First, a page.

Sunday, July 22, 2007

next steps for exyus

now that things are pretty stable (codebase-wise), i'm putting together a list of 'next step's for the framework. here's what i have so far:

  • add support for feeds
    this will include publishing a feed from the blog (or other data source) as well as the ability to consume feeds from other sources. consuming feeds will also mean support for caching the feed locally and transforming it as a standard data source. 
  • add support for external editors
    most likely this will be in the form of the metaWeblog API. i figure the ATOM format is really more 'geek-friendly' but the metaWeblog API has been around for several years and there's lots of support for it 'in the wild.' I'm thinking of using MSFT's Live Writer as a test-bed for my implementation, too.
  • add support for handheld posting
    this would allow me to post from my moto-q phone or any other html-aware small form-factor device. i think this means a pure html approach (no javascript). shouldn't be too much of a problem. the authentication might take some thinking (a simple user/password screen that does the real basic auth on the server?), tho. also, it will be a post-only pattern (no editing existing posts, deleting, etc.) that does not support markup (no p-tags, et al).
  • add support for DIGEST auth
    this has been on my list for a while. it'll be a bit gnarly (my BASIC auth pattern is kinda buried into the code now) so i've put it off for a while. but i have a working example of DIGEST support for C#/ASP.NET already. so it'll be a relatively boring (i hope) day or two of hacking up the code and getting all the bugs out.
  • move users and auth to db
    current the user list (small) and permissions list (kinda growing) is stored in two XML files. this works well for now and is easy to work with (and cached, too). eventually, this should be moved to the SQL-DB, tho. not a big rush on this one. it's another example of something that will happen behind the scenes.
  • add SSL support
    first, i need to post the code to a public server. second, i need to get a simple SSL cert installed. finally, i need to make sure my existing code works well with SSL. should be no big deal. the only 'magic' might be getting the exyus framework to force SSL for certain URLs. not sure if that's needed, but i can see benefits. 

well, that should keep me busy for a while!

sweetening exyus

i did more work this week to sweeten the exyus framework.

304 fixed

first, i fixed my broken 304 handling. when i was storing all cached data on disk, the 304 handler would compare the file timestamps against the if-modified-since and etag headers (serialized) to determine if 304 was the proper response. when i moved the cache into memory, my 304 checking was broken. i would return data from the cache, but always return false for 304 checking (no file data anymore!). to fix this, i resurrected a simple cache object that has timestamp, etag, and payload properties. now all resource entries in the memory cache are cache objects and my 304 checking is working again. sweet!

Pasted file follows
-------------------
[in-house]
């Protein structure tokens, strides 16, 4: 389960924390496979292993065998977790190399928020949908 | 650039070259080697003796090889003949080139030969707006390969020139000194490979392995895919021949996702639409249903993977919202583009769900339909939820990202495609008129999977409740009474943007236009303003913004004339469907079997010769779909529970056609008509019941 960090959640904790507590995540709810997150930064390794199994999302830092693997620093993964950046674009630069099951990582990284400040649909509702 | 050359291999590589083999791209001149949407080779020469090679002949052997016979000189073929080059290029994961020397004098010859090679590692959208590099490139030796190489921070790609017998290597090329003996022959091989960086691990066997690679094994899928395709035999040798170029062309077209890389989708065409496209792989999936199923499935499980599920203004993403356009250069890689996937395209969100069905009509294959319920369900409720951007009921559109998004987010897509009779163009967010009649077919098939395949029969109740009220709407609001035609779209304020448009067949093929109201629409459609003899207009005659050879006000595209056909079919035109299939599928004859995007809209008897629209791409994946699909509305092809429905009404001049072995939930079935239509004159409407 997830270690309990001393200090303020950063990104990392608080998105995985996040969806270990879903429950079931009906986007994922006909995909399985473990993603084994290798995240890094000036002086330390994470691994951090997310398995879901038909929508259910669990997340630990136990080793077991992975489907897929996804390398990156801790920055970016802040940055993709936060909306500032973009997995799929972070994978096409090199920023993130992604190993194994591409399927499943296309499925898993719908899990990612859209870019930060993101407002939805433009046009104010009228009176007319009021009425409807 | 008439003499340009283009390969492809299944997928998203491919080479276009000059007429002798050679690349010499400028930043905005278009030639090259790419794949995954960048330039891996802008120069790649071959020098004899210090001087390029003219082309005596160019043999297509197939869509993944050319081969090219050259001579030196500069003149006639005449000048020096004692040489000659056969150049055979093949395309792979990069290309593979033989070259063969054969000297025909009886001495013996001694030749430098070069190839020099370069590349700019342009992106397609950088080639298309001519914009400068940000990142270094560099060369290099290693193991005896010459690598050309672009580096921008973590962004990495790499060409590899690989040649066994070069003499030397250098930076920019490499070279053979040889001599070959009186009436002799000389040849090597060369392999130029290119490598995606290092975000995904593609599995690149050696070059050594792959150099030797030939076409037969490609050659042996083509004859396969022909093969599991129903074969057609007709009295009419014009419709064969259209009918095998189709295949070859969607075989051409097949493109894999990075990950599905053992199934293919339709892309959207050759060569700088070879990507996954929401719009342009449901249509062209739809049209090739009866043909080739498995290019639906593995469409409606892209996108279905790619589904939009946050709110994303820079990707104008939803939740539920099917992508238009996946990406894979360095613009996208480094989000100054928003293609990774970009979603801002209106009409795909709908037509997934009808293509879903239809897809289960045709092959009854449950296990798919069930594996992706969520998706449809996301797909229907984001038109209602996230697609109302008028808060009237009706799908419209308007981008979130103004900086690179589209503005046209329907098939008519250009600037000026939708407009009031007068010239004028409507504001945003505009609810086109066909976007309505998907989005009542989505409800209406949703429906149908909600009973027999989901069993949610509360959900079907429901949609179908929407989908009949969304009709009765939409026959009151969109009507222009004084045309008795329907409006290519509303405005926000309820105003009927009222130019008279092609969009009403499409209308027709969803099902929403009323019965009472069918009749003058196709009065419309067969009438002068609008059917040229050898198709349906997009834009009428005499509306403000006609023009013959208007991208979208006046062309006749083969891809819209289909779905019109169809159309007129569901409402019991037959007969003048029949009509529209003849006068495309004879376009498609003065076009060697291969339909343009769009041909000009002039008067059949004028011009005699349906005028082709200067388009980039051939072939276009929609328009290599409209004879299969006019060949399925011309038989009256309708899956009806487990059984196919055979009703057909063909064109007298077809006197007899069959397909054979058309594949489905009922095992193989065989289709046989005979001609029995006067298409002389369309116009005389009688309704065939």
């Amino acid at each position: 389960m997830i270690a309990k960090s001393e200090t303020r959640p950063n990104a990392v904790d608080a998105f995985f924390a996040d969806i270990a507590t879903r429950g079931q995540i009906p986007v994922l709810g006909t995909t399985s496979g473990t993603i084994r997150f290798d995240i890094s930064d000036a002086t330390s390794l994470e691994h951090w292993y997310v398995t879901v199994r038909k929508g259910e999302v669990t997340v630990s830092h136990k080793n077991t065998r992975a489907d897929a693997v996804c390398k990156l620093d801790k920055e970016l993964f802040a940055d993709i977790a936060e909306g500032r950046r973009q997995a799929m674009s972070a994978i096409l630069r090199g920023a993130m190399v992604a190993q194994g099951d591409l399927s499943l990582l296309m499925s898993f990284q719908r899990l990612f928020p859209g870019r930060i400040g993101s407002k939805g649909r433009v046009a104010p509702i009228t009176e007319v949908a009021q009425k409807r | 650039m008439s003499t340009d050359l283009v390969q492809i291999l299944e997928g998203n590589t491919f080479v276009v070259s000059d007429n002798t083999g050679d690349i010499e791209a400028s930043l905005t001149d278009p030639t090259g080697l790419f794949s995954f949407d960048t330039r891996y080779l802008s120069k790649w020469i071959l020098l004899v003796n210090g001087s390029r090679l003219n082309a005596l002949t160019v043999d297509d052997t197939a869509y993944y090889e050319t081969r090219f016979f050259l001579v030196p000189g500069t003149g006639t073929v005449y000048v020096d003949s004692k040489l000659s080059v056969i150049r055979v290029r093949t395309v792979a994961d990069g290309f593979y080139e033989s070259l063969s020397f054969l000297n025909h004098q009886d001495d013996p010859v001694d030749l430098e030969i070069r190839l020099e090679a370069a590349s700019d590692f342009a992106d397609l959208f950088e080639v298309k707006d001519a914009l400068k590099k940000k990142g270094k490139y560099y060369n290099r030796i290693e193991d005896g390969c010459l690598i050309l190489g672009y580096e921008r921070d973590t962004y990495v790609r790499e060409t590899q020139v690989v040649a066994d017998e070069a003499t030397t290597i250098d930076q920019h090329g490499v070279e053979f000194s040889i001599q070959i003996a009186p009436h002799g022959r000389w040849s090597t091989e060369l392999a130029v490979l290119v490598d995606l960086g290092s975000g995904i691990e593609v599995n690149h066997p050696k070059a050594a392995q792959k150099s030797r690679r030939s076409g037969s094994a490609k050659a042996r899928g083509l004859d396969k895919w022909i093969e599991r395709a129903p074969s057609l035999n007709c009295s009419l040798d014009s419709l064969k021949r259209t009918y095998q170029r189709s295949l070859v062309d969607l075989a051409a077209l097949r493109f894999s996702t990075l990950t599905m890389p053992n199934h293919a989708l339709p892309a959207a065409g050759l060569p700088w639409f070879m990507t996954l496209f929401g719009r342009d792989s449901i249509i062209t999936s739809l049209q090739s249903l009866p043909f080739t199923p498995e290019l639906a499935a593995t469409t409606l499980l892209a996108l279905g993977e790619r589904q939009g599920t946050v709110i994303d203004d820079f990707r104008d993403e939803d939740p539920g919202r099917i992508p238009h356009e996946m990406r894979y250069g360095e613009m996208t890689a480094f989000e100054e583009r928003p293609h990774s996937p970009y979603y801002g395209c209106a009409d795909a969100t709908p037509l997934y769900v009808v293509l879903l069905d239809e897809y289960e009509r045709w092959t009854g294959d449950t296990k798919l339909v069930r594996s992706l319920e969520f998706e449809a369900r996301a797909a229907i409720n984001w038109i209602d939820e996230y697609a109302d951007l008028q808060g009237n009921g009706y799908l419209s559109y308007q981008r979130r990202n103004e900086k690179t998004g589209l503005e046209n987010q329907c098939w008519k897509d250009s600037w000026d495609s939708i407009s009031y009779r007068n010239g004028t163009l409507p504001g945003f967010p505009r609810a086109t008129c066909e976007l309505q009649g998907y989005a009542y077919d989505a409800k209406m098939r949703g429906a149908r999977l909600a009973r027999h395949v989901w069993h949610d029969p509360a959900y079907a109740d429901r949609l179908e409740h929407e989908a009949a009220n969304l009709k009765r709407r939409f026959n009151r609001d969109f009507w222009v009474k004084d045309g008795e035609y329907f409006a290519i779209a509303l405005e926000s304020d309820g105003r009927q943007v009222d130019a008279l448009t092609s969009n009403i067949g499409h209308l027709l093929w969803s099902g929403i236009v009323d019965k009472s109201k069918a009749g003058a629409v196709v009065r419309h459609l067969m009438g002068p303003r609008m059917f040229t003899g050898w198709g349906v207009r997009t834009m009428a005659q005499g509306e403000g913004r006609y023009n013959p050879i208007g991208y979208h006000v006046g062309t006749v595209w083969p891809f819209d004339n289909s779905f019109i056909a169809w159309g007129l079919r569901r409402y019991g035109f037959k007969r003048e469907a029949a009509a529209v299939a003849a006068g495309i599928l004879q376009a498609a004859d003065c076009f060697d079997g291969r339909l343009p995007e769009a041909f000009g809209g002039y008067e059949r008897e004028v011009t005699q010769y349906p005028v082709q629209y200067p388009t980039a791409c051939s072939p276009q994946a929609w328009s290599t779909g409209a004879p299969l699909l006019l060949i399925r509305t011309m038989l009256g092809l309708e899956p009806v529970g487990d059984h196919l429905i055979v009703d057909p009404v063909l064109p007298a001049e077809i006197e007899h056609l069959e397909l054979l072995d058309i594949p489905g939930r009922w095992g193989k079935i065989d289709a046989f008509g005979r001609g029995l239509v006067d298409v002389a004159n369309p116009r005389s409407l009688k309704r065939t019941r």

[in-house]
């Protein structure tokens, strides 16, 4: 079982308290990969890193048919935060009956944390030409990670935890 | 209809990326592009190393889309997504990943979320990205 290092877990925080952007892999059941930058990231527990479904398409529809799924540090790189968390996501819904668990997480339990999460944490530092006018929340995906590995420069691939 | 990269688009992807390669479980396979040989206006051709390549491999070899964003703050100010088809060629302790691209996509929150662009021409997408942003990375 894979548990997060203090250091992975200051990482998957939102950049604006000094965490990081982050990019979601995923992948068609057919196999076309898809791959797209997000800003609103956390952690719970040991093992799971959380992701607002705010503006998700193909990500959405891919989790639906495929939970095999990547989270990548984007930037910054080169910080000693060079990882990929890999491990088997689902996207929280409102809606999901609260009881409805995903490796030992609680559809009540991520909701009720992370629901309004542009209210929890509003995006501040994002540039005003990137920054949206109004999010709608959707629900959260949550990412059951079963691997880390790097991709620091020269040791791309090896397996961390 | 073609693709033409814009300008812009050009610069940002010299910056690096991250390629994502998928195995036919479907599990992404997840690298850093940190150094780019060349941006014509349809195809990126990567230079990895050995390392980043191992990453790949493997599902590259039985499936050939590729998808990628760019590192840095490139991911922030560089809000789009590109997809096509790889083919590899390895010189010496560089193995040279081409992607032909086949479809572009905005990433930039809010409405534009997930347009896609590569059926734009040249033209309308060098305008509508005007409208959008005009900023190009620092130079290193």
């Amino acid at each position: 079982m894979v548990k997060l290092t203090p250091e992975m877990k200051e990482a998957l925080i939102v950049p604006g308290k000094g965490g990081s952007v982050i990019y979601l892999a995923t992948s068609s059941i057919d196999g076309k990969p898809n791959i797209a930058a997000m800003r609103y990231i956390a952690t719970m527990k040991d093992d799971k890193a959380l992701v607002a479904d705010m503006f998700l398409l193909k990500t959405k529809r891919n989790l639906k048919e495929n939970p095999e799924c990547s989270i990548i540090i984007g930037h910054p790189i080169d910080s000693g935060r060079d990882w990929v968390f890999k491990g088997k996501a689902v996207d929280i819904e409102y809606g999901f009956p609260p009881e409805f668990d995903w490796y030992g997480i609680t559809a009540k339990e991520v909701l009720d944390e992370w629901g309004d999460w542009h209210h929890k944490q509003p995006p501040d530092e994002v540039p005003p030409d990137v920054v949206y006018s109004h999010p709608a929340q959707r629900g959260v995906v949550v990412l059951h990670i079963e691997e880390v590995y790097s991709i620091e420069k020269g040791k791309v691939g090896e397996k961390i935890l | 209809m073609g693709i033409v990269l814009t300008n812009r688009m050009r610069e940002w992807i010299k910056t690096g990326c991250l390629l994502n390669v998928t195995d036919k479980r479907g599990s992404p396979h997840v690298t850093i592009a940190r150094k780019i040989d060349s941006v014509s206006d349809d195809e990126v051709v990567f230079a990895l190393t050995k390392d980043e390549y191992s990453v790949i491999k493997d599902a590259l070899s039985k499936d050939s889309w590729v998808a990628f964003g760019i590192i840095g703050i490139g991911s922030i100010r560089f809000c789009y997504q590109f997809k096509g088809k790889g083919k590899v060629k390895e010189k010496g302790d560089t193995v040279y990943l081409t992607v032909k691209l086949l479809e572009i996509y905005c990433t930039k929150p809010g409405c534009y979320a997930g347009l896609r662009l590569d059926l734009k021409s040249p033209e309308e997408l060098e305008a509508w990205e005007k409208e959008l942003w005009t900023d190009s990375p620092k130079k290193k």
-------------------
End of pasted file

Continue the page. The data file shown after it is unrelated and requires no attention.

support for HTTP HEAD

second, i added support for the HTTP HEAD method. actually, it was embarrassingly easy. i just call the GET method and then toss out the response content. this allows for all the usual good stuff (304 checking, marking the item w/ last-modified, and etag, etc.), but doesn't return a body. now i have solid HEAD support!

cache invalidation implemented

my other big task was to implement a simple cache invalidation pattern. i did thsi by implementing support for the cache-control:no-cache header in my GET requests. that means anyone can issue a GET request to a URI with the cache-control:no-cache header and that will force the system to invalidate any existing cached version of that resource and return a fresh one. of course, along the way, this fresh version will get placed in the cache for future calls! *and* (to make it all really nice), you can even use HEAD instead of GET!

simplify data object declaration

finally, i tightened up the initial declaration for data object. no longer do you need to declare each verb XSD/XLST set. you just supply a single directory location that holds the [verb].xsd and/or [verb].xsl files. this emphasizes the standard interface concept for HTTP/REST and simplifies/shortens the declaration code. now, a data object declaration looks like this:

public class websiteData : SqlXmlHandler
public websiteData()
this.ConnectionString = "mamund_personal_db";
this.UrlPattern = @"/websites/(.*).xcs\??(.*)$";
this.DocumentsFolder = "~/documents/websites/";
this.XHtmlNodes = new string[] { "//description" };
this.ClearCacheUri = new string[]
{ "/blogging/",

Saturday, July 14, 2007

getting to the next level

it's been a while since i posted here, but that's just 'cuz i been bizzy!

finally getting the exyus framework distilled to the important bits. i now have a single pageHandler class that handles standard HTML GET activity. it can be sub-classed and declaring a new page in the site looks like this (C#):

public class home : pageHandler
public home()
this.TemplateXml = "/blogging/index.xml";
this.TemplateXsl = "/blogging/index.xsl";
this.MaxAge = 600;

note i only need an xml document (that supports x:include, btw) and a transform (that supports exslt, etc.) and i'm rockin'

i also added a dataHandler class today. this can be used to produce XML resources that respond to the standard GET POST PUT DELETE interface. again, i distilled it down to a small bit of code that leverages XML,XSD, XSLT and a dash of TSQL. here's a typical class:

public class weblogData : dataHandler
public weblogData()
this.ConnectionString = "mamund_personal_db";
this.UrlPattern = @"/data/weblogs/(.*).xcs\??(.*)$";
this.XHtmlNodes = "//body";

this.PostXsdFile = "~/documents/weblog/weblog-post.xsd";
this.PostXslFile = "~/documents/weblog/weblog-post.xsl";
this.PutXsdFile = "~/documents/weblog/weblog-put.xsd";
this.PutXslFile = "~/documents/weblog/weblog-put.xsl";
this.DeleteXslFile = "~/documents/weblog/weblog-delete.xsl";
this.GetXslFile = "~/documents/weblog/weblog-get.xsl";

again, it's all about creating the proper schema and transform files. of course, there' some T-SQL in the background, but that's another story.

the point here is that it's now pretty simple to create a web site that supports all the standard (X)HTML stuff as well as acts as a good HTTP netizen. most of this is following the REST model (with liberties along the way).